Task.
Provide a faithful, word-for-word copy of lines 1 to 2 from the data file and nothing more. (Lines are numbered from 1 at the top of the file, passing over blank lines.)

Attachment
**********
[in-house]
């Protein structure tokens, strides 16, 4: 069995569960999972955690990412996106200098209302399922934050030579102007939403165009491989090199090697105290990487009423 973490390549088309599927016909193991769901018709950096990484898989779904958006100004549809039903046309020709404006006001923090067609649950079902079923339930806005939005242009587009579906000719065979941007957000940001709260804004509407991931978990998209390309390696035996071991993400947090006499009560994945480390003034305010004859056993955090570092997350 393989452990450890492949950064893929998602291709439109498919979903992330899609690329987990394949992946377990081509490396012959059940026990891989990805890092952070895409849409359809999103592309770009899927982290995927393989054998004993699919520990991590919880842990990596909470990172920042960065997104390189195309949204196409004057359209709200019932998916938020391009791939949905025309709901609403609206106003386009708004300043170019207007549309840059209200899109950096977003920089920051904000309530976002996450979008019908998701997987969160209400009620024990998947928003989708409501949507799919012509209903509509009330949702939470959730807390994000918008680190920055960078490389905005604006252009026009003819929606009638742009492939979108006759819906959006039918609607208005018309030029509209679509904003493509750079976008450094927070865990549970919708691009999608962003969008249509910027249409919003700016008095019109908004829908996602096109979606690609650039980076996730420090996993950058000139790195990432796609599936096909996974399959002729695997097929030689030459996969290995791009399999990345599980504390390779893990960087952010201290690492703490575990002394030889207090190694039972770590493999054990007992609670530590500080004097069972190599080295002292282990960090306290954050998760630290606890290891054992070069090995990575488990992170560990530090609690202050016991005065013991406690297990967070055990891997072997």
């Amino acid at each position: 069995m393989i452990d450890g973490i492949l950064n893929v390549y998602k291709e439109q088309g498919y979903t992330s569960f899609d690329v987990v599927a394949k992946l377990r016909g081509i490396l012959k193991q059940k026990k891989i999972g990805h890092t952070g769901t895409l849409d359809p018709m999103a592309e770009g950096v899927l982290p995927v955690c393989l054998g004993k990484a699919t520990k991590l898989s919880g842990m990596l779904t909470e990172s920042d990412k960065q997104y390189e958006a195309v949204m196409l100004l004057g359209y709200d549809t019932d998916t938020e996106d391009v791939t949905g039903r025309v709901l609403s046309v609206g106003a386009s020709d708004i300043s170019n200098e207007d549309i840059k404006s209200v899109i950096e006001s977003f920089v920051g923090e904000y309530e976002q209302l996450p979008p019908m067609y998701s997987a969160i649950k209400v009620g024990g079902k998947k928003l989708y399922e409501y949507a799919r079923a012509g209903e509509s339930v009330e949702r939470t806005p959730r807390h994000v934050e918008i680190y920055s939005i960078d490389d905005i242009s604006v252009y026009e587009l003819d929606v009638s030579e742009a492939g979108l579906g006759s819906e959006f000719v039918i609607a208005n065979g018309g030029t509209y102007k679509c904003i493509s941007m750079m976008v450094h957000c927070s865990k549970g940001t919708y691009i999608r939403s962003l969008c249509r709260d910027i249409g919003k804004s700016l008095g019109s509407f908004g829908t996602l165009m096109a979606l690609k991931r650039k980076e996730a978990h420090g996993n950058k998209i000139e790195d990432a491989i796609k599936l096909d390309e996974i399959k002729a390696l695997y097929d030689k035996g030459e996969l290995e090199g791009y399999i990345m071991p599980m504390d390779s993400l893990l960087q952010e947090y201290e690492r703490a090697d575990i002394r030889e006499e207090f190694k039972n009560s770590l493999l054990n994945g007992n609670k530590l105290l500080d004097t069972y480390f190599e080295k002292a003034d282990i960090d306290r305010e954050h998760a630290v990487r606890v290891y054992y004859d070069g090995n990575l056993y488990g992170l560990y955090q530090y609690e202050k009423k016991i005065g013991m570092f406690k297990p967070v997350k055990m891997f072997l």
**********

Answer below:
[in-house]
């Protein structure tokens, strides 16, 4: 069995569960999972955690990412996106200098209302399922934050030579102007939403165009491989090199090697105290990487009423 973490390549088309599927016909193991769901018709950096990484898989779904958006100004549809039903046309020709404006006001923090067609649950079902079923339930806005939005242009587009579906000719065979941007957000940001709260804004509407991931978990998209390309390696035996071991993400947090006499009560994945480390003034305010004859056993955090570092997350 393989452990450890492949950064893929998602291709439109498919979903992330899609690329987990394949992946377990081509490396012959059940026990891989990805890092952070895409849409359809999103592309770009899927982290995927393989054998004993699919520990991590919880842990990596909470990172920042960065997104390189195309949204196409004057359209709200019932998916938020391009791939949905025309709901609403609206106003386009708004300043170019207007549309840059209200899109950096977003920089920051904000309530976002996450979008019908998701997987969160209400009620024990998947928003989708409501949507799919012509209903509509009330949702939470959730807390994000918008680190920055960078490389905005604006252009026009003819929606009638742009492939979108006759819906959006039918609607208005018309030029509209679509904003493509750079976008450094927070865990549970919708691009999608962003969008249509910027249409919003700016008095019109908004829908996602096109979606690609650039980076996730420090996993950058000139790195990432796609599936096909996974399959002729695997097929030689030459996969290995791009399999990345599980504390390779893990960087952010201290690492703490575990002394030889207090190694039972770590493999054990007992609670530590500080004097069972190599080295002292282990960090306290954050998760630290606890290891054992070069090995990575488990992170560990530090609690202050016991005065013991406690297990967070055990891997072997």